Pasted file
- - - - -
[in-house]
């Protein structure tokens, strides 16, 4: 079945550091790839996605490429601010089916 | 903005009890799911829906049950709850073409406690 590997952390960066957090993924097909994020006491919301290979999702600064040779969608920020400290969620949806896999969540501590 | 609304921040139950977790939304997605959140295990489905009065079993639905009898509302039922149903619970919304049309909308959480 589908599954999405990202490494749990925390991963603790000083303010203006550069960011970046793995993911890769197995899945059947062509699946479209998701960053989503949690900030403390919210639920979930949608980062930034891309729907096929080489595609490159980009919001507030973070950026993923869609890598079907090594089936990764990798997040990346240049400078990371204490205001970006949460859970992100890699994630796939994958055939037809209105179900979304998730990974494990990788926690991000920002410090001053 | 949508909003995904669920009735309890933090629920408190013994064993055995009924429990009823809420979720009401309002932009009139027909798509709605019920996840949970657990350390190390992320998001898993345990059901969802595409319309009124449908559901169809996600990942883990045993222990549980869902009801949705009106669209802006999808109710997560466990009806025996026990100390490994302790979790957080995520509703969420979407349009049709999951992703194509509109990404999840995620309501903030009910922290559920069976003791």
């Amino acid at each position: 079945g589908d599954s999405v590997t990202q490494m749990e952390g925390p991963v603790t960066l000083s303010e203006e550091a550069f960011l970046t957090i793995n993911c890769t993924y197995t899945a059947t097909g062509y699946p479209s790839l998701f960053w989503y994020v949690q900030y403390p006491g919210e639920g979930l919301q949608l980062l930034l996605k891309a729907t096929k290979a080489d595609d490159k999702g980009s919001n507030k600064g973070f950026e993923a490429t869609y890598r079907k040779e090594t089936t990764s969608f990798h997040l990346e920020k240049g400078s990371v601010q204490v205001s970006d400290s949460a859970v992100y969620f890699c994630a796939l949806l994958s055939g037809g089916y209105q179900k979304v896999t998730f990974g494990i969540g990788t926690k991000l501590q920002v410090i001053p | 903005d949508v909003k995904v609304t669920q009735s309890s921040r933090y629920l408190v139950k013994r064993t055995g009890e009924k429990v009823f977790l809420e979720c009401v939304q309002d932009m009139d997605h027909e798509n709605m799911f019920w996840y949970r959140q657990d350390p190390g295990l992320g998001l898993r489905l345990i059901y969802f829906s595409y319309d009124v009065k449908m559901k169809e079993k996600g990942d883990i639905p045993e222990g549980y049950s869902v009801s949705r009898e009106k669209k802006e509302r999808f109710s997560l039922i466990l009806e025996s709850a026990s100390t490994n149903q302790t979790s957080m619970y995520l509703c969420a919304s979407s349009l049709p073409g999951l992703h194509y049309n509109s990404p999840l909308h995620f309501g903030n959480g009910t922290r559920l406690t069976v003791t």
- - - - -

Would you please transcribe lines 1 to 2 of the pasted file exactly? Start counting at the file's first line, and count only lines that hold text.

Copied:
[in-house]
């Protein structure tokens, strides 16, 4: 079945550091790839996605490429601010089916 | 903005009890799911829906049950709850073409406690 590997952390960066957090993924097909994020006491919301290979999702600064040779969608920020400290969620949806896999969540501590 | 609304921040139950977790939304997605959140295990489905009065079993639905009898509302039922149903619970919304049309909308959480 589908599954999405990202490494749990925390991963603790000083303010203006550069960011970046793995993911890769197995899945059947062509699946479209998701960053989503949690900030403390919210639920979930949608980062930034891309729907096929080489595609490159980009919001507030973070950026993923869609890598079907090594089936990764990798997040990346240049400078990371204490205001970006949460859970992100890699994630796939994958055939037809209105179900979304998730990974494990990788926690991000920002410090001053 | 949508909003995904669920009735309890933090629920408190013994064993055995009924429990009823809420979720009401309002932009009139027909798509709605019920996840949970657990350390190390992320998001898993345990059901969802595409319309009124449908559901169809996600990942883990045993222990549980869902009801949705009106669209802006999808109710997560466990009806025996026990100390490994302790979790957080995520509703969420979407349009049709999951992703194509509109990404999840995620309501903030009910922290559920069976003791």